Sir David drops in

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by Kate C
Publish date
21 August 2012
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Comments (8)

Sir David Attenborough, in Melbourne for a speaking tour, visited Melbourne Museum unannounced last Wednesday with his daughter. Although he's best known for his natural history work, Sir David is fascinated by anthropology. He has collected Australian Aboriginal shields for many years, including rainforest shields from Queensland, and was keen to see local examples from the MV Indigenous Cultures Collection.

The seemingly unfortunate timing of his visit – Bunjilaka's permanent exhibitions are temporarily closed for redevelopment – actually turned out to be very good timing. Sir David mentioned to Kim Kaal in customer service that he had hoped to see Aboriginal shields on display. Quick-thinking Kim grabbed Bunjilaka's John Patten as he was walking past. Within a few minutes, John and colleague Kimberly Moulton arranged a tour of the collection store where the Bunjilaka Redevelopment Team has been working on the object-rich Many Nations section of the new exhibition, First Peoples.

David Attenborough with museum staff Sir David Attenborough with members of the Bunjilaka Redevelopment Team, looking at objects selected for display in First Peoples.
Source: Museum Victoria
 

Sir David spent almost an hour talking with curators and collection staff about the objects selected for the exhibition. Rosemary Wrench, the curator of Many Nations, says that he was fascinated by the objects and asked detailed questions about their provenance, designs, creation and use. He was especially pleased to hear that First Peoples will have such a strong focus on the people and cultures of south-eastern Australia. His considerable knowledge about artefacts was apparent, but he was still wonderfully surprised by unfamiliar items, such as possum jaws used to engrave designs into tools and objects.

David Attenborough with museum staff Curator Rosemary Wrench talking with Sir David Attenborough about objects selected for First Peoples.
Source: Museum Victoria
 

Sir David's favourite object was an etched shield from New South Wales. He examined it for some time and said, "That is magnificent, and worth a trip all the way to Australia just to see this." He was also particularly interested in a Victorian spear thrower and its ornate designs; he studied it very closely and described it as "remarkable and intriguing." He was very glad to hear that these and other treasures will be on display in First Peoples.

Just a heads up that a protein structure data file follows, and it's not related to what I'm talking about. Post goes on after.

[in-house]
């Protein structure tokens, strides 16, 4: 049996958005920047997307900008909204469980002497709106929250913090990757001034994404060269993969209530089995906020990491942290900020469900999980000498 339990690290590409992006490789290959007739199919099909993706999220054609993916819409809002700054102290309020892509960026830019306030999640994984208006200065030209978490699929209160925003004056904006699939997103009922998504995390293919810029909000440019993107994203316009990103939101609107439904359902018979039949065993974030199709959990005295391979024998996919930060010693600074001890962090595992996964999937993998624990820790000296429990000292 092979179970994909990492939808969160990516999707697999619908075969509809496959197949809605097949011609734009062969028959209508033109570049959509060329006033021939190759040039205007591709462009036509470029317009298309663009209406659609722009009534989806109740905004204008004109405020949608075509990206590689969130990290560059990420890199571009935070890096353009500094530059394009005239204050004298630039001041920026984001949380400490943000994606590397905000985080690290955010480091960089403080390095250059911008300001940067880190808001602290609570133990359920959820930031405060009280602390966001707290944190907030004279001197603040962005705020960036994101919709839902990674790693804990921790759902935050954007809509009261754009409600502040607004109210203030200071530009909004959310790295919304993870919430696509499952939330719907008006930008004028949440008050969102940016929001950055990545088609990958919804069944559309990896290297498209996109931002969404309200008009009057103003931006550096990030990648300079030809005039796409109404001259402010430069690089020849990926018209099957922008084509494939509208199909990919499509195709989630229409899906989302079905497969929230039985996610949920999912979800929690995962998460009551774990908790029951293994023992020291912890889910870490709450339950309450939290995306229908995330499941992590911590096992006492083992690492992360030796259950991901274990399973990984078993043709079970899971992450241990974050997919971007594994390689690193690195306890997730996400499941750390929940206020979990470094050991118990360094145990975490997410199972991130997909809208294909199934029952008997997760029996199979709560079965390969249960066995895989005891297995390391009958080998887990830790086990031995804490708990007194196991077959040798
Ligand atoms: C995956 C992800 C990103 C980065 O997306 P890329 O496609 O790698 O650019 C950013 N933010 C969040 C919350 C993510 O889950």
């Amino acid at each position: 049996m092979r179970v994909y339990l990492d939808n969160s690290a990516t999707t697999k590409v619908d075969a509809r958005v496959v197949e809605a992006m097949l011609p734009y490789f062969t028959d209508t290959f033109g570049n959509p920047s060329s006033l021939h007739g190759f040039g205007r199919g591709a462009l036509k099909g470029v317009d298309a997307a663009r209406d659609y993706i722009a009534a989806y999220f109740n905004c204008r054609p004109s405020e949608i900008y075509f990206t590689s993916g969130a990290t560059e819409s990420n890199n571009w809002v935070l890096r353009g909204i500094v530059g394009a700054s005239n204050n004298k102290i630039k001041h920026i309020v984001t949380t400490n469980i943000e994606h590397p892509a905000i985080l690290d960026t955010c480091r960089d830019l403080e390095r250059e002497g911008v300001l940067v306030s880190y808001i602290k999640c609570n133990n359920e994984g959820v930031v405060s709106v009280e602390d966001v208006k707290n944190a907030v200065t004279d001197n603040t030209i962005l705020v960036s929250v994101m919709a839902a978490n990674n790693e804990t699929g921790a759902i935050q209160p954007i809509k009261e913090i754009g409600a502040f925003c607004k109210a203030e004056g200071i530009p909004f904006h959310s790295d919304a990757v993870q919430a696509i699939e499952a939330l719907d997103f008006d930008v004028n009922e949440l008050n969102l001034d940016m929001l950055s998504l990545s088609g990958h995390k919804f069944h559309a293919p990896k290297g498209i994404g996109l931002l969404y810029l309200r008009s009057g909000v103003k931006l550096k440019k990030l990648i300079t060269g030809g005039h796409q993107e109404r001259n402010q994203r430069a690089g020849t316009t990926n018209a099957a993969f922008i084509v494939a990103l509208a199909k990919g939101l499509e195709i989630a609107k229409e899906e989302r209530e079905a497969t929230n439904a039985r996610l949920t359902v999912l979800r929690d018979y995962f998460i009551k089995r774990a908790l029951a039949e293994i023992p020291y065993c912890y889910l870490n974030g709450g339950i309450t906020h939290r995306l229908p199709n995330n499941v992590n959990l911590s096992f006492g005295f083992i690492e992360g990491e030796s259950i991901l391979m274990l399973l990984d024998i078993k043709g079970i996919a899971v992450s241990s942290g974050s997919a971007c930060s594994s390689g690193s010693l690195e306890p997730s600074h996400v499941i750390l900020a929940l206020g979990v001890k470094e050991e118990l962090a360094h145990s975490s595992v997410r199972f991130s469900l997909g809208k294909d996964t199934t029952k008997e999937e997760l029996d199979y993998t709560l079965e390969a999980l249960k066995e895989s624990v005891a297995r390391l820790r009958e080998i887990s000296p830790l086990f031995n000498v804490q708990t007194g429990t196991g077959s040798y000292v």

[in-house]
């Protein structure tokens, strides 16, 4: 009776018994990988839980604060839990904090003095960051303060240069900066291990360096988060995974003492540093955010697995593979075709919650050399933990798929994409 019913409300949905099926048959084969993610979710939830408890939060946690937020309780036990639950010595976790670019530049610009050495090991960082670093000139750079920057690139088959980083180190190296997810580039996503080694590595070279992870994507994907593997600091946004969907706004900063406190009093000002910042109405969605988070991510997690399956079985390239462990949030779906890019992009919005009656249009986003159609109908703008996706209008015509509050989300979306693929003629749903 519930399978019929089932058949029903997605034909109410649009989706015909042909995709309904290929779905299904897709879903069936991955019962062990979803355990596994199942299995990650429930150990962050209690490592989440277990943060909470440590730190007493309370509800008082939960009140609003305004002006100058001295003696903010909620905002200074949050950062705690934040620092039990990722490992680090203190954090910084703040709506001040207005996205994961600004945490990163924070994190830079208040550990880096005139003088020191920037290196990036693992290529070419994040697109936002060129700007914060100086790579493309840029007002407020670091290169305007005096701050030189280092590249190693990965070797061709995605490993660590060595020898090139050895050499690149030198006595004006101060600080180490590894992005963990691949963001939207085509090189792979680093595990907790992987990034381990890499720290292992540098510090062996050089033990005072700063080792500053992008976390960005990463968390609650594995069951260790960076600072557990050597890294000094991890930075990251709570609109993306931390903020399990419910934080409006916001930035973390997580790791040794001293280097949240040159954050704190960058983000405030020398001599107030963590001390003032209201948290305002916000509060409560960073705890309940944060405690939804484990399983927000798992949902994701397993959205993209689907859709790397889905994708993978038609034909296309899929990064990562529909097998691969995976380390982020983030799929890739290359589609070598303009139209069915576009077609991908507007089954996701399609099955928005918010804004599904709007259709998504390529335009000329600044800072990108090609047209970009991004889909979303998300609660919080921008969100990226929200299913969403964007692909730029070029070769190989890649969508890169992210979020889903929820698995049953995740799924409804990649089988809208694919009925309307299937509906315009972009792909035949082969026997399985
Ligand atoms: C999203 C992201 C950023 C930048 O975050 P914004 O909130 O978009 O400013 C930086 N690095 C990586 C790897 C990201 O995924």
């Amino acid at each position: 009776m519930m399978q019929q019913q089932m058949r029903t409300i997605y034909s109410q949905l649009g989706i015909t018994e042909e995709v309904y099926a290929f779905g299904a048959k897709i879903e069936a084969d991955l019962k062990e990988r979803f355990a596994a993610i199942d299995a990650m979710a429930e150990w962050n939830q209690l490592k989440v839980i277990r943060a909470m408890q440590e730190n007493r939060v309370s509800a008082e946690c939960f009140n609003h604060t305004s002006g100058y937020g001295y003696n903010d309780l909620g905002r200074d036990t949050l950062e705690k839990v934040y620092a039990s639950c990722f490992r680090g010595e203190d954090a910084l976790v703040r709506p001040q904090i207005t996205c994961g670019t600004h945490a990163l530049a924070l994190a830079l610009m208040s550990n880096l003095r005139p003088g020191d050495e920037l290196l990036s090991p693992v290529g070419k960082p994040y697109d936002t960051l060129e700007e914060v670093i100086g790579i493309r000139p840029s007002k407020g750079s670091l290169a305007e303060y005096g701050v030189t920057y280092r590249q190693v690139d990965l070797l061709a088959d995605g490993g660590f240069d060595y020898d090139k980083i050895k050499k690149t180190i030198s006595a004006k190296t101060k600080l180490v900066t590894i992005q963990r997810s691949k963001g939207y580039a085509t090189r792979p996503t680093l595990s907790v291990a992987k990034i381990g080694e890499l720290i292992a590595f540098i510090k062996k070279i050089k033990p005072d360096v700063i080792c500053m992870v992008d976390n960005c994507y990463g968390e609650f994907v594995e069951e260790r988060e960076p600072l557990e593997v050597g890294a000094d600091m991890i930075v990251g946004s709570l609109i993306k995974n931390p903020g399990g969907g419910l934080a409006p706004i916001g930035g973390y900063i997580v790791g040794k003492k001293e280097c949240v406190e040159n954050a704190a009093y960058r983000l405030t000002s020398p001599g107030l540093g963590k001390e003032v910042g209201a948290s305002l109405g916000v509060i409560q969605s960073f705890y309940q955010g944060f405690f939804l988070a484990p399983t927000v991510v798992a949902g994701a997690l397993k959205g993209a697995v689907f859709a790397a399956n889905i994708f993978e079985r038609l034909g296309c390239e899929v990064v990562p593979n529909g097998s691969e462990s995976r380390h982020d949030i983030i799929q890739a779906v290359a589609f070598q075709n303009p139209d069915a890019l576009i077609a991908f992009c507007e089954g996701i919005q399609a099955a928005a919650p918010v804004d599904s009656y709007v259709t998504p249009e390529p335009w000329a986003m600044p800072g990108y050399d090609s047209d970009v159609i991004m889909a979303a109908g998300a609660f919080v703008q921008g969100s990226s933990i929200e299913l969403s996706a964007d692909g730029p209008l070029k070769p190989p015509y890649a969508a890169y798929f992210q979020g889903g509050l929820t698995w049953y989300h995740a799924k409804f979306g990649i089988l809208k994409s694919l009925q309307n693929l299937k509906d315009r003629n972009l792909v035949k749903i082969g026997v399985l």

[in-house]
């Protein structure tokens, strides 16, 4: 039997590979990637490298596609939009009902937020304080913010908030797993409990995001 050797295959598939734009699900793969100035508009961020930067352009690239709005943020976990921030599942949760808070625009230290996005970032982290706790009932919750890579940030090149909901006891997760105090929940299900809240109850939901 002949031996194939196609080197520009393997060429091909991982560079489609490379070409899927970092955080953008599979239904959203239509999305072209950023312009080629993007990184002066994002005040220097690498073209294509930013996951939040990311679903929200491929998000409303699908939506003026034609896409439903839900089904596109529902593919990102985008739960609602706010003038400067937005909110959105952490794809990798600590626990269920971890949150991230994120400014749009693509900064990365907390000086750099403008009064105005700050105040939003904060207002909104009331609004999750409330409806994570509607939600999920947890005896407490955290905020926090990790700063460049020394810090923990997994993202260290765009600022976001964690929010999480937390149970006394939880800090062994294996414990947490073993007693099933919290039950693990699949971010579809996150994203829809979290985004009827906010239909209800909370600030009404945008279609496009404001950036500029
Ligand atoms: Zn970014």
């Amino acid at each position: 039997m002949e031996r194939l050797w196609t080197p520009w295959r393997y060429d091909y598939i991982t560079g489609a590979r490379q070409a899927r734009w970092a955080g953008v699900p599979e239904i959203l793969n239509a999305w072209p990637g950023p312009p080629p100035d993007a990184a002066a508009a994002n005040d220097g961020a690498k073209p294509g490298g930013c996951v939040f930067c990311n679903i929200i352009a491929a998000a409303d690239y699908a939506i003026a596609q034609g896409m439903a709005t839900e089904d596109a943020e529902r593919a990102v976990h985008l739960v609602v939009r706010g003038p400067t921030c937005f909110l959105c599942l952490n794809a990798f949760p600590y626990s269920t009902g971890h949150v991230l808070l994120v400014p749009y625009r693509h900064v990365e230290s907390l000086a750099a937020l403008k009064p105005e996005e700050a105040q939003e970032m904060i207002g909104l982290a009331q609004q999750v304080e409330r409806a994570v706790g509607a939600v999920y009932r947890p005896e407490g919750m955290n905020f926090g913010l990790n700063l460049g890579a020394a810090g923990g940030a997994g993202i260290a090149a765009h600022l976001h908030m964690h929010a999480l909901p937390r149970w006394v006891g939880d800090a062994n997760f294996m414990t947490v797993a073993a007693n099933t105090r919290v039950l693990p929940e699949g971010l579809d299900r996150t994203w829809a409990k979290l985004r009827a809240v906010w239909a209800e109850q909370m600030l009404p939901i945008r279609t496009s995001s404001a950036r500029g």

Aboriginal shield front and back Aboriginal shield from New South Wales, showing the elaborately carved front and the handle at the back. (X1047)
Image: Rodney Start
Source: Museum Victoria

Detail of Aboriginal shield Detail of the exquisite carving on the front of the NSW shield.
Image: Rodney Start
Source: Museum Victoria
 

Comments (8)

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Kimberley Moulton 21 August, 2012 16:49
What an honour to meet Sir David, a highlight of my life for sure!!
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JessB 21 August, 2012 22:21
Wowsers, that looks so amazing! David Attenborough at the Museum!! He certainly seems like a man of discriminating taste and fantastic knowledge.
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Bec 22 August, 2012 10:50
I am never going on leave again!!!!!!
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Saribel M 22 August, 2012 11:50
It would be an honour to meet Sir David Attenborough at the Museum. His documentaries are excellent and well presented, as he has such knowledge related to Environment, Nature, Wildlife, etc. Maybe one day I will have the privilege to see him in person.
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MartinD 23 August, 2012 20:32
Terrific!
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sarah parker 28 August, 2012 08:53
Yes it was a truly unique experience to meet him and hold objects for him. What a great mind!
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Andrew Kuhlmann 31 August, 2012 10:04
Well done Kim Kaal. That sort of mental dexterity and experience makes all the difference. Well done everyone!
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Anna 19 March, 2013 14:08
I can't believe I didn't know that he was there that day. I was in the Sciences section working on my project that same day! Please, please, please tell us the next time he comes for a visit. The sciences department would be eternally grateful! :)
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